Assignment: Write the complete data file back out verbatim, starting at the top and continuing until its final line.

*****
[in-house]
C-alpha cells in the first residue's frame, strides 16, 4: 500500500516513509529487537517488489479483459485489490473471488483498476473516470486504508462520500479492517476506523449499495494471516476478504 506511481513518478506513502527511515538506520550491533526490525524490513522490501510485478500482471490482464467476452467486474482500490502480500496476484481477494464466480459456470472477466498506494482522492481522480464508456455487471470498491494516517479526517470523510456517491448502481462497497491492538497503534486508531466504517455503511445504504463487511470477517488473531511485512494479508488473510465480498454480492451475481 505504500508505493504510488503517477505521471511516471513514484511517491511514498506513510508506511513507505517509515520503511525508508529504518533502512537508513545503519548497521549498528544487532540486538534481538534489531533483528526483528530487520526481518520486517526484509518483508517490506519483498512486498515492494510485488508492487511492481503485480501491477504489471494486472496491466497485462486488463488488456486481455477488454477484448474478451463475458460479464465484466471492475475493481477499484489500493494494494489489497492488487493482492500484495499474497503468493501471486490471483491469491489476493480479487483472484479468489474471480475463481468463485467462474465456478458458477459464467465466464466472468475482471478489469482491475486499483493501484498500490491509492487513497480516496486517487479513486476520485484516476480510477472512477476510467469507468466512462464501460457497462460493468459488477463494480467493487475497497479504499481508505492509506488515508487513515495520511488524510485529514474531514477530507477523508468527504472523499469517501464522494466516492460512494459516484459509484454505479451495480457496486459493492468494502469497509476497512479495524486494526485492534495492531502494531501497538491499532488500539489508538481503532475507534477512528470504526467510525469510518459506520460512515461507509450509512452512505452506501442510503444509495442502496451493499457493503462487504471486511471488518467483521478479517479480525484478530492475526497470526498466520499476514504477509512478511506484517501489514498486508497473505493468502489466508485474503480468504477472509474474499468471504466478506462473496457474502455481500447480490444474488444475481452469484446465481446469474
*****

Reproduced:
[in-house]
C-alpha cells in the first residue's frame, strides 16, 4: 500500500516513509529487537517488489479483459485489490473471488483498476473516470486504508462520500479492517476506523449499495494471516476478504 506511481513518478506513502527511515538506520550491533526490525524490513522490501510485478500482471490482464467476452467486474482500490502480500496476484481477494464466480459456470472477466498506494482522492481522480464508456455487471470498491494516517479526517470523510456517491448502481462497497491492538497503534486508531466504517455503511445504504463487511470477517488473531511485512494479508488473510465480498454480492451475481 505504500508505493504510488503517477505521471511516471513514484511517491511514498506513510508506511513507505517509515520503511525508508529504518533502512537508513545503519548497521549498528544487532540486538534481538534489531533483528526483528530487520526481518520486517526484509518483508517490506519483498512486498515492494510485488508492487511492481503485480501491477504489471494486472496491466497485462486488463488488456486481455477488454477484448474478451463475458460479464465484466471492475475493481477499484489500493494494494489489497492488487493482492500484495499474497503468493501471486490471483491469491489476493480479487483472484479468489474471480475463481468463485467462474465456478458458477459464467465466464466472468475482471478489469482491475486499483493501484498500490491509492487513497480516496486517487479513486476520485484516476480510477472512477476510467469507468466512462464501460457497462460493468459488477463494480467493487475497497479504499481508505492509506488515508487513515495520511488524510485529514474531514477530507477523508468527504472523499469517501464522494466516492460512494459516484459509484454505479451495480457496486459493492468494502469497509476497512479495524486494526485492534495492531502494531501497538491499532488500539489508538481503532475507534477512528470504526467510525469510518459506520460512515461507509450509512452512505452506501442510503444509495442502496451493499457493503462487504471486511471488518467483521478479517479480525484478530492475526497470526498466520499476514504477509512478511506484517501489514498486508497473505493468502489466508485474503480468504477472509474474499468471504466478506462473496457474502455481500447480490444474488444475481452469484446465481446469474